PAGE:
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So I have this problem to solve...


Let X denote the number of paint defects found in a square yard section of a car body painted by a robot.

These data are obtained: 8, 5, 0, 10, 0, 3, 1, 12, 2, 7, 9, 6

Assume that X has a Poisson distribution with parameter λs.

a) Find an unbiased estimate for λs.

b) Find an unbiased estimate for the average number of flaws per square yard.

c) Find an unbiased estimate for the average number of flaws per square foot.


I have no idea where to begin. I mean, how do I even find ANY unbiased estimate? The textbook is worthless imo and I can't find any good readings on the web either... please help.

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2  
The Wikipedia page en.wikipedia.org/wiki/Poisson_distribution#Parameter_estimation has a simple formula for an unbiased estimation of $\lambda$. It is even the one you might guess. –  Ross Millikan Dec 7 '10 at 17:17
    
@Ross no, that's not it. I need an unbiased estimate, not maximum likelihood. 2 separate things (according to my textbook at least). –  Mickel Dec 7 '10 at 17:48
    
It claims this is an unbiased estimator, with a short justification. –  Ross Millikan Dec 7 '10 at 18:02
3  
For any distribution with mean $\theta$ ($\theta = \lambda s$ in your example), the sample average is an unbiased estimator for $\theta$: $E(\bar X_n) = \theta$. –  Shai Covo Dec 7 '10 at 19:30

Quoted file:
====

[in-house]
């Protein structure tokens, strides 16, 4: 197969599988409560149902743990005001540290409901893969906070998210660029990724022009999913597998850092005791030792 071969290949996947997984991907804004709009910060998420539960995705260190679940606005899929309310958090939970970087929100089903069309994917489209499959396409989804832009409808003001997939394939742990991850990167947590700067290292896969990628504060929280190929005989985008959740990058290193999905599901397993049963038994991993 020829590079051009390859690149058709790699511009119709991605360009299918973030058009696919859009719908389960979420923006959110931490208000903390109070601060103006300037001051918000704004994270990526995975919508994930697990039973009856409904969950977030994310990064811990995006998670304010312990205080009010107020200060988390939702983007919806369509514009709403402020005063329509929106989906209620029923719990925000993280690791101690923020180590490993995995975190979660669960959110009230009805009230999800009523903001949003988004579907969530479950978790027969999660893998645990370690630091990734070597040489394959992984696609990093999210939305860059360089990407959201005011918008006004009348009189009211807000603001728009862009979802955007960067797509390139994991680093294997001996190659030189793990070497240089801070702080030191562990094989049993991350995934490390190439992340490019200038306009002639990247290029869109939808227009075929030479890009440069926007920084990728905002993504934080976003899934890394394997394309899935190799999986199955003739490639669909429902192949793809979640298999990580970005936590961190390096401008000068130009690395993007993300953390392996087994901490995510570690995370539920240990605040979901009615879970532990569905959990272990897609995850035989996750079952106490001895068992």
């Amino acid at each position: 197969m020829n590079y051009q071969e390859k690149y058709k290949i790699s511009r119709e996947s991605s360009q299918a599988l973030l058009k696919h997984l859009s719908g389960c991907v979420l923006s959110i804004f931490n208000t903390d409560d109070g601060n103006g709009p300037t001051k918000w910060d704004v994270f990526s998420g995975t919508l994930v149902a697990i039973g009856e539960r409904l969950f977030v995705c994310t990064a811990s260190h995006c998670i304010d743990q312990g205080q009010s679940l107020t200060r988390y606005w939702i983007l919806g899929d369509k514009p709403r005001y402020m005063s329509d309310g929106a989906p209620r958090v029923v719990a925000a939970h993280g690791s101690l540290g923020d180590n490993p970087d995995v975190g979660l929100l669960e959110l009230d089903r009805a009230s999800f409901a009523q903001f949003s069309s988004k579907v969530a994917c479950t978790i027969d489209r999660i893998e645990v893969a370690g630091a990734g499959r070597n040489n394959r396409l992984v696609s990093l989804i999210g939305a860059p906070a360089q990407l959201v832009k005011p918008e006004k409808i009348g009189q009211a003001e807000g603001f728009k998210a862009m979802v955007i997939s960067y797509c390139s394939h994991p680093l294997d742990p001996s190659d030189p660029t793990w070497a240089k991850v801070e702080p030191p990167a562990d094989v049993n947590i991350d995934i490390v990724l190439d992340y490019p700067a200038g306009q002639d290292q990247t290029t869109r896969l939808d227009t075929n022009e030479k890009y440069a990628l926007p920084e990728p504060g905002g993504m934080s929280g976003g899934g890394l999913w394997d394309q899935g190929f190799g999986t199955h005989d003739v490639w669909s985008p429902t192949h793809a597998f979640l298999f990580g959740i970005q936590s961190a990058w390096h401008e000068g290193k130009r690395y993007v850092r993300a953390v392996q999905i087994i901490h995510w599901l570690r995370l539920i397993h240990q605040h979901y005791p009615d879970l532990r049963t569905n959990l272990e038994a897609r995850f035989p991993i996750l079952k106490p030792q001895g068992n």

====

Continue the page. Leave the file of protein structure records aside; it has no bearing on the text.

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Also, what's the difference between a) and b)? Maybe "Assume that X has a Poisson distribution with parameter $\lambda$" (rather than $\lambda s$)? –  Shai Covo Dec 7 '10 at 19:43

1 Answer 1

up vote 2 down vote accepted

In a somewhat more general setting, let $A(R)$ denote the area of region $R$. If the number of flaws found on region $R$ follows a Poisson distribution, then the mean is proportional to $A(R)$. That is, if $X(R)$ denotes the number of flaws found on region $R$, then $X(R)$ is Poisson distributed with mean $\lambda A(R)$, for some fixed $\lambda > 0$. Now, if $X_1,\ldots,X_n$ are i.i.d. Poisson$(\lambda)$ rv's (corresponding to the number of flaws found on a unit-area region, say square yard), then $\frac{1}{n}\sum\nolimits_{i = 1}^n {X_i }$ is an unbiased estimator for $\lambda$, and in turn, $\frac{1}{n}\sum\nolimits_{i = 1}^n {A(R) X_i }$ is an unbiased estimator for $\lambda A(R) = {\rm E}[X(R)]$. So, in order to estimate ${\rm E}[X(R)]$, it suffices to estimate $\lambda$ (and then just multiply by $A(R)$).

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